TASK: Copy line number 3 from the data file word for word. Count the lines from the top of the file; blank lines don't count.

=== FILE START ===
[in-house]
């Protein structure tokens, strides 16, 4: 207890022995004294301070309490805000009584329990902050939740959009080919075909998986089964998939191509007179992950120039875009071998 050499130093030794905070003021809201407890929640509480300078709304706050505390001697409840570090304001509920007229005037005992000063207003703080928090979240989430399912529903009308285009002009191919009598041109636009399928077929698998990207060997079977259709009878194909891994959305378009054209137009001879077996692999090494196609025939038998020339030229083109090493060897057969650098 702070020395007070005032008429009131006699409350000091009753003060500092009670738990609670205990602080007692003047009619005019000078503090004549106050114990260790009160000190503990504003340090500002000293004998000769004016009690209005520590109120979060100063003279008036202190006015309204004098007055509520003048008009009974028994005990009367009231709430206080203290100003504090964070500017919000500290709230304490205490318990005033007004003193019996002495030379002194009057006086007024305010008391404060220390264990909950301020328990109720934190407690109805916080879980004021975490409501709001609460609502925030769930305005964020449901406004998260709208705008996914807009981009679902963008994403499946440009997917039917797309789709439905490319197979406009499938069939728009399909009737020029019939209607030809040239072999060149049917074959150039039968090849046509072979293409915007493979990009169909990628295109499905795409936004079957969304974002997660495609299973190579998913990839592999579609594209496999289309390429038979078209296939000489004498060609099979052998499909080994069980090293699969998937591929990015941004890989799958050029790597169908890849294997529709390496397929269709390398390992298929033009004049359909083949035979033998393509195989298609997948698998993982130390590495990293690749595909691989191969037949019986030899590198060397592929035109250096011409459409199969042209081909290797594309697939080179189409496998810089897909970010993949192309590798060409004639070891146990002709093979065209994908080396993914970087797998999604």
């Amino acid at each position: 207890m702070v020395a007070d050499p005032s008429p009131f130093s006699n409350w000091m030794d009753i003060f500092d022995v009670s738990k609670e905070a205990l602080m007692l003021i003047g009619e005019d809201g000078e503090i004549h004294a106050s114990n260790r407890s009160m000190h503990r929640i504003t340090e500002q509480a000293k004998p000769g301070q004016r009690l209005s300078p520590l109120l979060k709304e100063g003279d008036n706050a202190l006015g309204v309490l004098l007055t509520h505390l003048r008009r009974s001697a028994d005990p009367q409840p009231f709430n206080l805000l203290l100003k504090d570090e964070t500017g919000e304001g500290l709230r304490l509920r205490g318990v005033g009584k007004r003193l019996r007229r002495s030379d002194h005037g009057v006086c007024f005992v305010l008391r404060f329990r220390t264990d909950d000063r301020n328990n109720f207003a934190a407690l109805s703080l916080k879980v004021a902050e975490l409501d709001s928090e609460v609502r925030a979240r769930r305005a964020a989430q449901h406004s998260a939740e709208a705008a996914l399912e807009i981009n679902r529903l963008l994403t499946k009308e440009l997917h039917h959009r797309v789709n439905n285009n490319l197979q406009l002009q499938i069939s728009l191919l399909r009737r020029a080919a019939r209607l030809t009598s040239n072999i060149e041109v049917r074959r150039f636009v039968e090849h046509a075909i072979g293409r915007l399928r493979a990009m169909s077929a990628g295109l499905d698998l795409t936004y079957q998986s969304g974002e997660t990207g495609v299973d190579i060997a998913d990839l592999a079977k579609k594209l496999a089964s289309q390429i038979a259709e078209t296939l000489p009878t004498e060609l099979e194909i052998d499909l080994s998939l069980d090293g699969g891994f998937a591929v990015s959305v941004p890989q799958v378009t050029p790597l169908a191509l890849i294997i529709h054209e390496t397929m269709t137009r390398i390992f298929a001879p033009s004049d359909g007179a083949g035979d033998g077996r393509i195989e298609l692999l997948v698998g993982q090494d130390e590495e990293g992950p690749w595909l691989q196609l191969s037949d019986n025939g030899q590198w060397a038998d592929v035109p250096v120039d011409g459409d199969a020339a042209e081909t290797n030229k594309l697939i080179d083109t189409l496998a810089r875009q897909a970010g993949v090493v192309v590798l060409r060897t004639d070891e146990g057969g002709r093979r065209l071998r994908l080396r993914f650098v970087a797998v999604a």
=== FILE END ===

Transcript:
């Amino acid at each position: 207890m702070v020395a007070d050499p005032s008429p009131f130093s006699n409350w000091m030794d009753i003060f500092d022995v009670s738990k609670e905070a205990l602080m007692l003021i003047g009619e005019d809201g000078e503090i004549h004294a106050s114990n260790r407890s009160m000190h503990r929640i504003t340090e500002q509480a000293k004998p000769g301070q004016r009690l209005s300078p520590l109120l979060k709304e100063g003279d008036n706050a202190l006015g309204v309490l004098l007055t509520h505390l003048r008009r009974s001697a028994d005990p009367q409840p009231f709430n206080l805000l203290l100003k504090d570090e964070t500017g919000e304001g500290l709230r304490l509920r205490g318990v005033g009584k007004r003193l019996r007229r002495s030379d002194h005037g009057v006086c007024f005992v305010l008391r404060f329990r220390t264990d909950d000063r301020n328990n109720f207003a934190a407690l109805s703080l916080k879980v004021a902050e975490l409501d709001s928090e609460v609502r925030a979240r769930r305005a964020a989430q449901h406004s998260a939740e709208a705008a996914l399912e807009i981009n679902r529903l963008l994403t499946k009308e440009l997917h039917h959009r797309v789709n439905n285009n490319l197979q406009l002009q499938i069939s728009l191919l399909r009737r020029a080919a019939r209607l030809t009598s040239n072999i060149e041109v049917r074959r150039f636009v039968e090849h046509a075909i072979g293409r915007l399928r493979a990009m169909s077929a990628g295109l499905d698998l795409t936004y079957q998986s969304g974002e997660t990207g495609v299973d190579i060997a998913d990839l592999a079977k579609k594209l496999a089964s289309q390429i038979a259709e078209t296939l000489p009878t004498e060609l099979e194909i052998d499909l080994s998939l069980d090293g699969g891994f998937a591929v990015s959305v941004p890989q799958v378009t050029p790597l169908a191509l890849i294997i529709h054209e390496t397929m269709t137009r390398i390992f298929a001879p033009s004049d359909g007179a083949g035979d033998g077996r393509i195989e298609l692999l997948v698998g993982q090494d130390e590495e990293g992950p690749w595909l691989q196609l191969s037949d019986n025939g030899q590198w060397a038998d592929v035109p250096v120039d011409g459409d199969a020339a042209e081909t290797n030229k594309l697939i080179d083109t189409l496998a810089r875009q897909a970010g993949v090493v192309v590798l060409r060897t004639d070891e146990g057969g002709r093979r065209l071998r994908l080396r993914f650098v970087a797998v999604a």